Should You Become a .NET Full-Stack Developer?
The software development framework and ecosystem .NET is a popular platform to build robust desktop, mobile, and web applications. Supported by Microsoft, it’s best suited for enterprises that strive to offer a wide range of features, including cloud infrastructure support, desktop software, and web-based services.
While the popularity of the software development framework was in steady decline for a few years, .NET development has seen a dramatic change of fortunes. This led to fierce demand for .NET developers across multiple industries.
If you’re flirting with the idea of switching careers, there’s definitely a future in the Microsoft development stack. However, the demand for .NET full-stack developers comes down to their programming journey being built on a solid foundation.
Conversely, according to Peron, .NET developers show more discipline and they have a better grasp of the fundamentals, keeping them in mind on a daily basis.
In this post I'll give you all you need to know to see whether becoming a .NET full-stack developer is right for you. We'll begin with a brief history of the .NET framework, before looking at the current situation and what to expect being a .NET developer.
A Brief History of the .NET Framework
Microsoft developed the .NET framework in the late 1990s to create a managed code platform where code is executed in a runtime environment. The primary motivation was to improve the developer experience by relieving them of active memory management, low-level C/C++ tasks, and security.
First released in 2002 with C# (a programming language for managed code), .NET was built for Windows-based computers and servers. Today, it has five essential components that have driven its popularity from its inception:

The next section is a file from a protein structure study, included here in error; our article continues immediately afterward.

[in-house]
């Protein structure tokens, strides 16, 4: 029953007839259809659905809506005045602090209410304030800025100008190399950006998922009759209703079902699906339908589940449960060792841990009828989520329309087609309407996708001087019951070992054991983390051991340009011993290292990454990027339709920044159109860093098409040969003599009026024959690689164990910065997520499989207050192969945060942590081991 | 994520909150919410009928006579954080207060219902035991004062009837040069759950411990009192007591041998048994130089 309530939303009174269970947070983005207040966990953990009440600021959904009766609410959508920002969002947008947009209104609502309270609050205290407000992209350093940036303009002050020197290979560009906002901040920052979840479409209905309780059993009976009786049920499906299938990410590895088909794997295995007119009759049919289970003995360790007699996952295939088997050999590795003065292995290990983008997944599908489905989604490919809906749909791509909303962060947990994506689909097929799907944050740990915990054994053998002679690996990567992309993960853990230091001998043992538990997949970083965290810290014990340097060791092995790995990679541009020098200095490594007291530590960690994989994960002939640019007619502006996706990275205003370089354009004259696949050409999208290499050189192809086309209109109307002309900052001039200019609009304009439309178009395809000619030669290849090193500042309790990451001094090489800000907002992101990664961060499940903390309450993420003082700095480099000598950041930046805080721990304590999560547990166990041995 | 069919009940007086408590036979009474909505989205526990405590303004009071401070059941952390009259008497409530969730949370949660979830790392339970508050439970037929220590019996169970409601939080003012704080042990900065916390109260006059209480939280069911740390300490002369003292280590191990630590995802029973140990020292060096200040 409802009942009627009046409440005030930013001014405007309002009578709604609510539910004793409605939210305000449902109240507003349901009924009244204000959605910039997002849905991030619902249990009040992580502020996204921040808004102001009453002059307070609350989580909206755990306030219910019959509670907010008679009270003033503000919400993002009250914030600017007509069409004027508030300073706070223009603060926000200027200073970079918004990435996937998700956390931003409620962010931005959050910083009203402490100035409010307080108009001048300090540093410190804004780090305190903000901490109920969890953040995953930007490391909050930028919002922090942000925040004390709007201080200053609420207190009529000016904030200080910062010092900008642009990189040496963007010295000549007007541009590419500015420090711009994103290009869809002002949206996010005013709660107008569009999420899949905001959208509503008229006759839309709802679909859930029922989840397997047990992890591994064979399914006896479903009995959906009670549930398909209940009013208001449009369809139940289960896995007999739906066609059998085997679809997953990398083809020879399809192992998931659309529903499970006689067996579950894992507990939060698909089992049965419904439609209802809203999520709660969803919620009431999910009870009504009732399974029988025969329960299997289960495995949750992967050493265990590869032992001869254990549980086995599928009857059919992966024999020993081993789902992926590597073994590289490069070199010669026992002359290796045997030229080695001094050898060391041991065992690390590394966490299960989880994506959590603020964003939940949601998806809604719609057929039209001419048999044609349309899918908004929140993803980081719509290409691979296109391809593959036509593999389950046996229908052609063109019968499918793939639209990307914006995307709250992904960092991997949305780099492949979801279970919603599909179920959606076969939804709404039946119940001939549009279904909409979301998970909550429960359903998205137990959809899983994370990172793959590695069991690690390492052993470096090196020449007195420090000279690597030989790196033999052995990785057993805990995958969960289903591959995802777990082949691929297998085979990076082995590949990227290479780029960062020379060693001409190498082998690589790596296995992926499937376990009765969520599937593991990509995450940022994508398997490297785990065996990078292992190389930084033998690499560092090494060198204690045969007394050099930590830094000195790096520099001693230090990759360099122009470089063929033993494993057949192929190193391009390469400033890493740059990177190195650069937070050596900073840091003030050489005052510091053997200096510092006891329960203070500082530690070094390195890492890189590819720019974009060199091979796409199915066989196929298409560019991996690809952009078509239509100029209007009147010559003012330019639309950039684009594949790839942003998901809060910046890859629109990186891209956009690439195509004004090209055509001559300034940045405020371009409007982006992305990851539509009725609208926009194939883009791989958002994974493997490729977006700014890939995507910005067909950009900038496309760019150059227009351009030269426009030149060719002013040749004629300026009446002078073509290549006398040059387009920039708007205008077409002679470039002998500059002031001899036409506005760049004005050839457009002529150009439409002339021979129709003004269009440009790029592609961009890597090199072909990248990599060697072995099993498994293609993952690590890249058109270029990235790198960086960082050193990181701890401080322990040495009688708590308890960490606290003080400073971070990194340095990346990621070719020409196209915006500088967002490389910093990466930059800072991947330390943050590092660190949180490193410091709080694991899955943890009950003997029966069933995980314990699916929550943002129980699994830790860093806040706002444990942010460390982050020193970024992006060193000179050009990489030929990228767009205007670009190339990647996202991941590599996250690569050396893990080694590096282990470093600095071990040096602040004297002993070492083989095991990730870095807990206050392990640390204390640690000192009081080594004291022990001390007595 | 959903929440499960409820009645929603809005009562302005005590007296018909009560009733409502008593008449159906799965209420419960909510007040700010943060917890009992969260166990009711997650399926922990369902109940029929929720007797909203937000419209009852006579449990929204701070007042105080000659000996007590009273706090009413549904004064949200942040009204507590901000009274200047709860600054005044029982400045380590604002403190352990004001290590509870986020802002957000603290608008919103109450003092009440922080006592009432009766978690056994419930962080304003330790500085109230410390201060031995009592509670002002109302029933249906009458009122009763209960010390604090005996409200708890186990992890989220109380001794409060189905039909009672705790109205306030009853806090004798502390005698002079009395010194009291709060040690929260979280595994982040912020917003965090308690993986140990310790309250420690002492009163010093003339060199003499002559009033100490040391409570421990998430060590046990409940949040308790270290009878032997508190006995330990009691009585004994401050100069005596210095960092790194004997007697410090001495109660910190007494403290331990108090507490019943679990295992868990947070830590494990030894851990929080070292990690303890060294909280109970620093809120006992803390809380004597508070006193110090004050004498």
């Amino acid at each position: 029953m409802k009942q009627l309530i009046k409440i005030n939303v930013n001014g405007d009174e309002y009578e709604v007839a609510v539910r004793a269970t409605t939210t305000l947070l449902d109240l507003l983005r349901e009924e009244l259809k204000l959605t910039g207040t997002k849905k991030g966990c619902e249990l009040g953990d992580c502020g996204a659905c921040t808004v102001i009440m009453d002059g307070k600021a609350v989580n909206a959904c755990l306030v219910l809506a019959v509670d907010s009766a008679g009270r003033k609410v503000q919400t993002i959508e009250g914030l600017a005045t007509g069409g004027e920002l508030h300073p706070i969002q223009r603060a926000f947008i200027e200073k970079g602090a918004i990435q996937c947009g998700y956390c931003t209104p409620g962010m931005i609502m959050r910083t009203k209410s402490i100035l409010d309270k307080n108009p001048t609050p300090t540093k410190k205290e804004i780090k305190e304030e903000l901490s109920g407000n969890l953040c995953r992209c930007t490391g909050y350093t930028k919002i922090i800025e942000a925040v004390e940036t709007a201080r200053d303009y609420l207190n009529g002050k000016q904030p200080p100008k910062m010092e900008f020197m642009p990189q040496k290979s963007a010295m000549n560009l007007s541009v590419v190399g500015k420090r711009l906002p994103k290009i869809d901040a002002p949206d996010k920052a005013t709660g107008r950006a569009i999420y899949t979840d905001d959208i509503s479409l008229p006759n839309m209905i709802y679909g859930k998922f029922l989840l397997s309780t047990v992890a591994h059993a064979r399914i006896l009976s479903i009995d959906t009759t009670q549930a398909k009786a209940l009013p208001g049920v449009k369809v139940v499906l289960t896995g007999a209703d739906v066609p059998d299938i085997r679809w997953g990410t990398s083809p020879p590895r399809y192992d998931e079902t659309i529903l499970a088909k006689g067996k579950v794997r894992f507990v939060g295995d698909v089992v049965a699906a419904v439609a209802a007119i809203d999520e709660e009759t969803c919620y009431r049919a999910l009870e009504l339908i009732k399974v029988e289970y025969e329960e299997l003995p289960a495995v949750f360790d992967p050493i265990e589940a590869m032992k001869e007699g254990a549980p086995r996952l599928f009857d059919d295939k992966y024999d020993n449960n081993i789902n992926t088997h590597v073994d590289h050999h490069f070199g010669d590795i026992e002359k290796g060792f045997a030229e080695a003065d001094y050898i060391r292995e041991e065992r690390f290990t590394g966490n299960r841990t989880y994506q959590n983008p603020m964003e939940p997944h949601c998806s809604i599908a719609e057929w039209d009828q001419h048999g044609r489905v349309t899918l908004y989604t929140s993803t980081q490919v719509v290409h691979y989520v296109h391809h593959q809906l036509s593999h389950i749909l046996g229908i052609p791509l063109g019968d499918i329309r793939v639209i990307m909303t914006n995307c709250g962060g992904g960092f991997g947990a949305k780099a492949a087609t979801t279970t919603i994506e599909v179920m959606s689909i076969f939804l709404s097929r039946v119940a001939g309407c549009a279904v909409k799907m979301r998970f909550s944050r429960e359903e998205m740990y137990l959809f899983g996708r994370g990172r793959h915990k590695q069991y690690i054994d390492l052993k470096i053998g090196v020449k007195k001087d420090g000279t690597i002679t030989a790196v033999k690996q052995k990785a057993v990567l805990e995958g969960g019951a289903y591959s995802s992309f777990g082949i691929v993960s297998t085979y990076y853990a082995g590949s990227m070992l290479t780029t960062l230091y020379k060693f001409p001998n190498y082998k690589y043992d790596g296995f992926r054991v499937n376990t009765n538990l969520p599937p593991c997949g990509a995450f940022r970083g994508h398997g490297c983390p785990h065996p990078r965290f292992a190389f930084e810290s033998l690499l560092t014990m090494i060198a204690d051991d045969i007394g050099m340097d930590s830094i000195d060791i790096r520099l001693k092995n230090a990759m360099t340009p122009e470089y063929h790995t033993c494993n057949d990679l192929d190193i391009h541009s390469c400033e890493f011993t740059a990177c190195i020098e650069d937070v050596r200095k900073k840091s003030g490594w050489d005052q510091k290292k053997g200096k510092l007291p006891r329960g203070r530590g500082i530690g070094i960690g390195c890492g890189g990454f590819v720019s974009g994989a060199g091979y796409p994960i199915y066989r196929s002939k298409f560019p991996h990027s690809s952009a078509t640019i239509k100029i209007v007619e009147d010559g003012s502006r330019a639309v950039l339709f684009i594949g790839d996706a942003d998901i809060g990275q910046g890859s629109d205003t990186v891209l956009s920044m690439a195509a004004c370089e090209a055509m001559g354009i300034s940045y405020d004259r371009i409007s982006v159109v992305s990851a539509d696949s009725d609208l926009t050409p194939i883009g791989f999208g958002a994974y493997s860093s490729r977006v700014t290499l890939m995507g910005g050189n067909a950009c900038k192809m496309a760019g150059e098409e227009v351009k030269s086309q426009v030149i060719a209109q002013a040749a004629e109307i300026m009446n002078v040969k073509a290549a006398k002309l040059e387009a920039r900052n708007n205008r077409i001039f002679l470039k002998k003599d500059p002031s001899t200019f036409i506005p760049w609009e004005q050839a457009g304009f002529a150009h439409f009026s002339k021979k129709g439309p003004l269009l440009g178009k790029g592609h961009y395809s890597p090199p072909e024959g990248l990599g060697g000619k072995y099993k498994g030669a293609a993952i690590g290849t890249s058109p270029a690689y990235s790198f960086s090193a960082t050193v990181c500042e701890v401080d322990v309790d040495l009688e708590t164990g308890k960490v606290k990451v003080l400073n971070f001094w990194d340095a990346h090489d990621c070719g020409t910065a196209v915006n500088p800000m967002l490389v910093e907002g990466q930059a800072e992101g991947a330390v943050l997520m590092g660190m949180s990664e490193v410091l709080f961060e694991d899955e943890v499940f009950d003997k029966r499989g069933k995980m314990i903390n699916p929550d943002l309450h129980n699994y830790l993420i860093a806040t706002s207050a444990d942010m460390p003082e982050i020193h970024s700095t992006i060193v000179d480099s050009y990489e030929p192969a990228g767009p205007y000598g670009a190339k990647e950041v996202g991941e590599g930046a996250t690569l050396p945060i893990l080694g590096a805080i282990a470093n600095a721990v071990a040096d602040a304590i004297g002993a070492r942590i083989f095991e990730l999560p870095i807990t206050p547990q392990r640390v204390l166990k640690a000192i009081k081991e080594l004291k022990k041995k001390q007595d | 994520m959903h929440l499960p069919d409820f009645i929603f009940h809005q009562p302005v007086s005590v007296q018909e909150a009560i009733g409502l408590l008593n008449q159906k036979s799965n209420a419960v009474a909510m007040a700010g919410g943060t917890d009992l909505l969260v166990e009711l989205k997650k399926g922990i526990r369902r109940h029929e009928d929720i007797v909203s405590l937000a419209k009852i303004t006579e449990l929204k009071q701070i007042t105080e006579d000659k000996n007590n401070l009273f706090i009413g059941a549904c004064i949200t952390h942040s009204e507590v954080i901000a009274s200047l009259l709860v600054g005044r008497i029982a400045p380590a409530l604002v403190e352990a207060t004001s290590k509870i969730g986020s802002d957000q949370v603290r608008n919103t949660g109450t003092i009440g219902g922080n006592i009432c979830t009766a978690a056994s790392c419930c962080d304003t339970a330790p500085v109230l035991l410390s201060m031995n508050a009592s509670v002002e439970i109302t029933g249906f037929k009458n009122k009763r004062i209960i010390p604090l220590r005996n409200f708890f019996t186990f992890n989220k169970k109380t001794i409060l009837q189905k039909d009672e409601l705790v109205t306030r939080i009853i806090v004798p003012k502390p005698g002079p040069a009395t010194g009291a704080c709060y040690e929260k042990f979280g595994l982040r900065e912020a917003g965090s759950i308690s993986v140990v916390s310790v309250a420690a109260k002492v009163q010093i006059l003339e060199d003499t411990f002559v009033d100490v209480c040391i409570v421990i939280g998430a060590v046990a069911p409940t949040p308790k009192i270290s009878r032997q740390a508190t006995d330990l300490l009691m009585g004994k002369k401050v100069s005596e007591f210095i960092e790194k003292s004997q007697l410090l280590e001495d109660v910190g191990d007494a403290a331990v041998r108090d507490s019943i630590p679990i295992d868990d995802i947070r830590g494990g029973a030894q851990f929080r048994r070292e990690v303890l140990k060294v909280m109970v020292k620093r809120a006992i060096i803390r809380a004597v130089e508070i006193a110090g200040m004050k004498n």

- .NET Building Block Services
- .NET Framework
- Windows Enterprise Servers
- Windows operating system
- Visual Studio .NET toolset
Over the last decade, .NET has evolved to accommodate not only websites but also mobile applications. What started with ADO.NET, ASP.NET, WinForms (compiled and executed with Common Language Runtime), and Windows Presentation Foundation grew to provide a Base Class Library, Framework Class Library, network library, and more.
.NET Is Now a Unified Platform
Four years ago, after the acquisition of Xamarin, there was a dramatic shift that brought about the introduction of .NET Core—a new open-source version that was a cloud-friendly, cross-platform framework. As existing Microsoft services started working with Core, it accelerated the adoption of the .NET framework.
According to Peron, “In terms of competition between programming languages, Microsoft’s great offering is .NET Core. Now you can run your software on almost any type of server. You can have a virtual Linux server in the cloud and push your .NET code developed with visual studio into that environment. You don’t need a Microsoft server anymore, which has a very decent impact on your IT budget.”
The key features that drive .NET development today are as follows:
- A unified platform for anything and everything, including cloud, data science, gaming, IoT, machine learning, mobile, Mac, Web, and Windows.
- Cross-platform with any device, anywhere.
- Deployable in smaller packages.
- Fast, scalable, and ensures high performance.
- Supports all platform capabilities of .NET Core, .NET Framework, and Xamarian.
- Supports most IDE tools, like Command Line Interface (CLI).
- Supported by Microsoft and managed by an open-source community VS Code, VS for Mac, and Visual Studio.
The unified .NET stack comes in four flavors: .NET Framework, .NET Core, Xamarin, and Universal Windows Platform (UWP). The implementation of this combination is called the Unified .NET Development Platform.
Each component contains frameworks and libraries to build robust software. With the introduction of .NET 5.0, developers can work on three separate branches within the Microsoft platform: